In order to dispense product, the membrane 28 is first opened as described hereinafter, and the package is then typically tipped downwardly, or is completely inverted (and also squeezed if the container 22 is of the squeezable type). A squeezable container 22 can be squeezed to increase the pressure within the container 22 above the ambient exterior atmospheric pressure. This forces the product in the container 22 toward and against the valve 36, and that forces the valve 36 from the recessed or retracted position (shown in FIG. 8) toward an outwardly extending position (see, for example, the outwardly extending position of the substantially identical valve 46 in FIG. 5 of U.S. Pat. No. 5,676,289 (which also shows the valve 46 in the retracted rest position in dashed lines in FIG. 5 and shows the valve 46 open in the extended position in solid lines in FIGS. 2-4)). The outward displacement of the central head 160 of the valve 36 is accommodated by movement of the relatively thin, flexible sleeve 164. The sleeve 164 moves from an inwardly projecting, rest position to an outwardly displaced, pressurized position, and this occurs by the sleeve 154 “rolling” along itself outwardly toward the outer end of the package.

However, when the internal pressure becomes sufficiently high after the valve head 160 has moved outwardly to the fully extended position, the slits 162 of the valve 36 open to dispense the fluent substance (not shown in the figures). The fluent substance is then expelled or discharged through the open slits 162.

The above-discussed dispensing action of valve 36 in the illustrated preferred form of a squeeze type package with a lid 32 typically would occur only after (1) the lid 32 has been moved to the open position (FIG. 7), (2) the membrane 28 has been opened as described hereinafter, (3) the package has been tipped downwardly or inverted, and (4) the container 22 is squeezed. Pressure on the interior side of the valve 36 will cause the valve 36 to open when the differential between the interior and exterior pressure reaches a predetermined amount. Preferably, the valve 36 is designed to open only after a sufficiently great pressure differential acts across the valve 36—as by applying a sufficiently increased pressure being applied to the inside of the container 22 (e.g., by squeezing the container 22 with sufficient force (if the container 22 is not a rigid container, or as by applying a sufficiently reduced pressure (i.e., vacuum) to the exterior of the spout 34.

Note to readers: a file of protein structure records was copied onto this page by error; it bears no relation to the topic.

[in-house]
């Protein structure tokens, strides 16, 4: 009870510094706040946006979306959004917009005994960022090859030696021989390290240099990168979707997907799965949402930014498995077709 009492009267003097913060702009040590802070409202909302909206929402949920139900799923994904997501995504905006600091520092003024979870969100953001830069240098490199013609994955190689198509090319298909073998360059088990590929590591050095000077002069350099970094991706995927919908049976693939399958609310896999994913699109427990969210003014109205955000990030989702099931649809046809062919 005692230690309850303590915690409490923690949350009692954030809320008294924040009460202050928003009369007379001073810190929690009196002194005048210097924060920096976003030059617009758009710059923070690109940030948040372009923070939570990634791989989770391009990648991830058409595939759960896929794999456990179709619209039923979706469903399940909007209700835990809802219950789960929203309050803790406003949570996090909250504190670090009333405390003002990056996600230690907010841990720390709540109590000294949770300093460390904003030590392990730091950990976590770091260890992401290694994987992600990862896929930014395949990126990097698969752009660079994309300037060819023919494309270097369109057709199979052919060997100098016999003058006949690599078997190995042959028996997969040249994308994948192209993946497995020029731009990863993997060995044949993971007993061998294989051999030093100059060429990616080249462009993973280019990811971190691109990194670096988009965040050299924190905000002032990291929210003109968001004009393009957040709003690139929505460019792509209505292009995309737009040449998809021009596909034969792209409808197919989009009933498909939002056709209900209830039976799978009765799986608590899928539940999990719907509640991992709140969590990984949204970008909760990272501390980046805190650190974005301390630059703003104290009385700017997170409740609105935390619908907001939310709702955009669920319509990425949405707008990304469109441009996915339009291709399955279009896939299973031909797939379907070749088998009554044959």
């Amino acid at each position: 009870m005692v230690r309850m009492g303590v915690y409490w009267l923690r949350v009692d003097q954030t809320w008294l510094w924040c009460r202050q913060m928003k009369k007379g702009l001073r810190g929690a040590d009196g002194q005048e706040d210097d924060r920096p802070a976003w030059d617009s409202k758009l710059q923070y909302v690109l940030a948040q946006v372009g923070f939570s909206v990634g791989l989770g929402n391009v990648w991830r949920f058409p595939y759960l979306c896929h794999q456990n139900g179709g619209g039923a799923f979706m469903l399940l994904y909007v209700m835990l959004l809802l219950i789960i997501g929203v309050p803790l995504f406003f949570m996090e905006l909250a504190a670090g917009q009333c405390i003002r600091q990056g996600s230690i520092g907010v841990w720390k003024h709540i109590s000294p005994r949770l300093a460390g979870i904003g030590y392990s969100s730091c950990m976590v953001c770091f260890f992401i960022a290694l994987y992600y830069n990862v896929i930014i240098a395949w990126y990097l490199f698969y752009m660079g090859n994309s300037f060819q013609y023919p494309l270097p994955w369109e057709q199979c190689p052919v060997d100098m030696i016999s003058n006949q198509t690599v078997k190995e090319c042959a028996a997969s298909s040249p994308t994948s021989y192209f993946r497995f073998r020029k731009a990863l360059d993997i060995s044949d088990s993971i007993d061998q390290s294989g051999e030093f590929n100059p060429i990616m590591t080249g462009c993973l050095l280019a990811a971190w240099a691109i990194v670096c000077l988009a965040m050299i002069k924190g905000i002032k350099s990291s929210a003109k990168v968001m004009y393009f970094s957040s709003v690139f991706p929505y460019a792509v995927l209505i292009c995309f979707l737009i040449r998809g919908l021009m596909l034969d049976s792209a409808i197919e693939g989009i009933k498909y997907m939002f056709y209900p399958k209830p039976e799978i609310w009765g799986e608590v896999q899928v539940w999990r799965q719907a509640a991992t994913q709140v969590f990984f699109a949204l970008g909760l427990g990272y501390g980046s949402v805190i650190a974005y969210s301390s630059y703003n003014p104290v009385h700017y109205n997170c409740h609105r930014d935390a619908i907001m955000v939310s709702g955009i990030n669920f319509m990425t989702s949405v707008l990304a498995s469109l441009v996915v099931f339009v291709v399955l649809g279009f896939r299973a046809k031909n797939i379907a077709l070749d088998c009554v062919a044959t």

Depending on the particular valve design, the open valve 36 may subsequently close when the pressure differential decreases, or the valve 36 may stay open even if the pressure differential decreases to zero. In the preferred embodiment of the valve 36 illustrated for the preferred embodiment of the system shown in FIGS. 1-20, the valve 36 is designed to close when the pressure differential decreases to, or below, a predetermined magnitude. Thus, when the squeezing pressure on the container 22 is released, the valve 36 closes, and the valve head 160 retracts to its recessed, rest position within the spout 34.

Preferably, the valve 36 is designed to withstand the weight of the fluid on the inside of the valve 36 when the container 22 is completely inverted. With such a design, if the container 22 is inverted while the valve 36 is closed, but the container 22 is not being squeezed, then the mere weight of the fluent substance on the valve 36 does not cause the valve 36 to open, or to remain open. Further, if the container 22 on which the closed valve 36 is mounted inadvertently tips over after the lid 32 and membrane 28 have been opened, then the product still does not flow out of the valve 36 because the valve 36 remains closed.